We have all heard visions and use-cases about the Internet of Things (IoT). Many of these take on the flavor of pots talking to kettles and capture our imagination on what IoT can do. The question of “why” we connect things in the first place becomes obvious when we think about the value of such connections to users and businesses – a value creation that requires connecting people, processes, data, and things for the Internet of Everything (IoE). Unlocking the potential for such value means facing the reality of how we bring those four dimensions together – a complex effort that requires us to bind all types of enterprise business assets in unique ways. We’ll take a quick look at how we go from the “Why IoE?” to the “How to IoE?”
While the promise of intelligent connections across these dimensions is easy to see, how we make those connections in a replicable and scalable fashion is far from easy. We are not just connecting machines to machines (M2M), people to people (P2P), or people to machines (P2M); not just enabling B2B or B2C. We need to enable all permutations of such connections for X2X connectivity. Unless we have core building blocks that enable this, an X2X world can become a spider-web of unmanageable connections that require reinventing and rearchitecting for every new type of intelligent connection.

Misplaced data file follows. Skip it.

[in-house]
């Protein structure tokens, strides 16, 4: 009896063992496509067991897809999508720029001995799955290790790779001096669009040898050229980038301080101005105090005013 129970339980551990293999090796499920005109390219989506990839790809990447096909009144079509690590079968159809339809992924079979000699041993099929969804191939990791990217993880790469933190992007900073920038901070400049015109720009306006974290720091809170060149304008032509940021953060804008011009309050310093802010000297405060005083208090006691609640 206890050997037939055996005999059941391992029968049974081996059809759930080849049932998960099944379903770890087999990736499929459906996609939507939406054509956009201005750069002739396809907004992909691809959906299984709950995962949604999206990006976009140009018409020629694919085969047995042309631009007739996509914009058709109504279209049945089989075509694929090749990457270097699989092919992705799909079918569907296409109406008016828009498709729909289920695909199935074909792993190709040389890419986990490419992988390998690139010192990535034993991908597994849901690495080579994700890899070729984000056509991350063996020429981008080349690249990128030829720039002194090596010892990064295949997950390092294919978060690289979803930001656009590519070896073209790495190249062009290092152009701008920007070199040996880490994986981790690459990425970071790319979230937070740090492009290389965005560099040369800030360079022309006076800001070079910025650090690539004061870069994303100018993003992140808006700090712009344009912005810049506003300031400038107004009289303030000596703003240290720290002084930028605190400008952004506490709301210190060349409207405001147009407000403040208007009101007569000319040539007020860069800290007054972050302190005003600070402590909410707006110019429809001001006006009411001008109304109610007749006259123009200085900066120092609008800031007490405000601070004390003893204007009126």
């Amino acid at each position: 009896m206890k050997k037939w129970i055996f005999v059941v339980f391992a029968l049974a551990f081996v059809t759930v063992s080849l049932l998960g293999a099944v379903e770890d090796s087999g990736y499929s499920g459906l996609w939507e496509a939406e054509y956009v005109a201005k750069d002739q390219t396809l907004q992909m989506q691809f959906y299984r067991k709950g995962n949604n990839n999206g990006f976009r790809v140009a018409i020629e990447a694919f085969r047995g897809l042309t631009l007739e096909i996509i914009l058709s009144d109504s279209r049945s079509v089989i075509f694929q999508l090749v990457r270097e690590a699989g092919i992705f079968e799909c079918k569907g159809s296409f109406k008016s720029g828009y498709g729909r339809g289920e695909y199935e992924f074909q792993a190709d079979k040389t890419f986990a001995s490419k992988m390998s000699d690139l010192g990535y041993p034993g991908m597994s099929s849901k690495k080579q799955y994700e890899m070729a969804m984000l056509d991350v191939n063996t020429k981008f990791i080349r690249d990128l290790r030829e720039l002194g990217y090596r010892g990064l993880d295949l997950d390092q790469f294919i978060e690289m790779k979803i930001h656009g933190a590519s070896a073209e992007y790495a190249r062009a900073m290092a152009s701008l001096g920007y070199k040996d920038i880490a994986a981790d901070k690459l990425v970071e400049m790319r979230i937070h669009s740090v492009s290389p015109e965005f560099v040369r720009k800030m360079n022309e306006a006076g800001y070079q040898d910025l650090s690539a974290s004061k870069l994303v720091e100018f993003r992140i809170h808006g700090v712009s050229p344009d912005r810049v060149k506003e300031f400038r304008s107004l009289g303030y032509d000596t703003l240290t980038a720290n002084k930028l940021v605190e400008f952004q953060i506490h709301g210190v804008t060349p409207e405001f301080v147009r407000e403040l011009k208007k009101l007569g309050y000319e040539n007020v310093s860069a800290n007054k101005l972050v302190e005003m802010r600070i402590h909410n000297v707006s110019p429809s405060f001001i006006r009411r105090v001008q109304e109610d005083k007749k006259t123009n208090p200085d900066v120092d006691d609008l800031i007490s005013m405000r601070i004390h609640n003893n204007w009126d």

Enabling X2X Connections
Let us take a look how we can bring these assets together; the technologies and services that are critical to enable this value creation; and how Cisco’s suite of software & services for enabling IoE applications will help.
Delivering IoE Solutions requires us to have capabilities that power each of the above four quadrants as follows: Read More »